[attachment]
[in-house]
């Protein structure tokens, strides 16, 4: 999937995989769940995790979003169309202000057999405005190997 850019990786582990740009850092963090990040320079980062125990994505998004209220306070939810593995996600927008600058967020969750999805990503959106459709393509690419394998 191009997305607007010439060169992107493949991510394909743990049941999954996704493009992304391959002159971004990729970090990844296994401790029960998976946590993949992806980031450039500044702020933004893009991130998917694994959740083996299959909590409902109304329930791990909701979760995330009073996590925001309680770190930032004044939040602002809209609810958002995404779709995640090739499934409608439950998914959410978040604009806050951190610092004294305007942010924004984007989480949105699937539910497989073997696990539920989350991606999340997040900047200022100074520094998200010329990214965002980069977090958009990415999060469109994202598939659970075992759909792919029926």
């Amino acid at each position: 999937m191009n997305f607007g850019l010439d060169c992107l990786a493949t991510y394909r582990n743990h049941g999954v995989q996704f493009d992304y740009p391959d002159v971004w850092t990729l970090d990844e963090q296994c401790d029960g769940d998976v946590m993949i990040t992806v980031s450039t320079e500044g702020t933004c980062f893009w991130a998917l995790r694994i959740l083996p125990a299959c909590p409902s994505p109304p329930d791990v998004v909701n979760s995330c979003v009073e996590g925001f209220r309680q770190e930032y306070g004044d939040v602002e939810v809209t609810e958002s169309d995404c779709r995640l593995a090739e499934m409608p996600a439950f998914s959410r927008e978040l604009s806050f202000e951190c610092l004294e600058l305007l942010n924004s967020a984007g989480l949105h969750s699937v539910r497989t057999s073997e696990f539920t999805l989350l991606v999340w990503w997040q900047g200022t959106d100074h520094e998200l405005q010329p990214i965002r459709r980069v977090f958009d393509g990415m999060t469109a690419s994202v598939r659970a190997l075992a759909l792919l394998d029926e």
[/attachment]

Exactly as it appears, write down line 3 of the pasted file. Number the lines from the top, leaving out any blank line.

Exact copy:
């Amino acid at each position: 999937m191009n997305f607007g850019l010439d060169c992107l990786a493949t991510y394909r582990n743990h049941g999954v995989q996704f493009d992304y740009p391959d002159v971004w850092t990729l970090d990844e963090q296994c401790d029960g769940d998976v946590m993949i990040t992806v980031s450039t320079e500044g702020t933004c980062f893009w991130a998917l995790r694994i959740l083996p125990a299959c909590p409902s994505p109304p329930d791990v998004v909701n979760s995330c979003v009073e996590g925001f209220r309680q770190e930032y306070g004044d939040v602002e939810v809209t609810e958002s169309d995404c779709r995640l593995a090739e499934m409608p996600a439950f998914s959410r927008e978040l604009s806050f202000e951190c610092l004294e600058l305007l942010n924004s967020a984007g989480l949105h969750s699937v539910r497989t057999s073997e696990f539920t999805l989350l991606v999340w990503w997040q900047g200022t959106d100074h520094e998200l405005q010329p990214i965002r459709r980069v977090f958009d393509g990415m999060t469109a690419s994202v598939r659970a190997l075992a759909l792919l394998d029926e």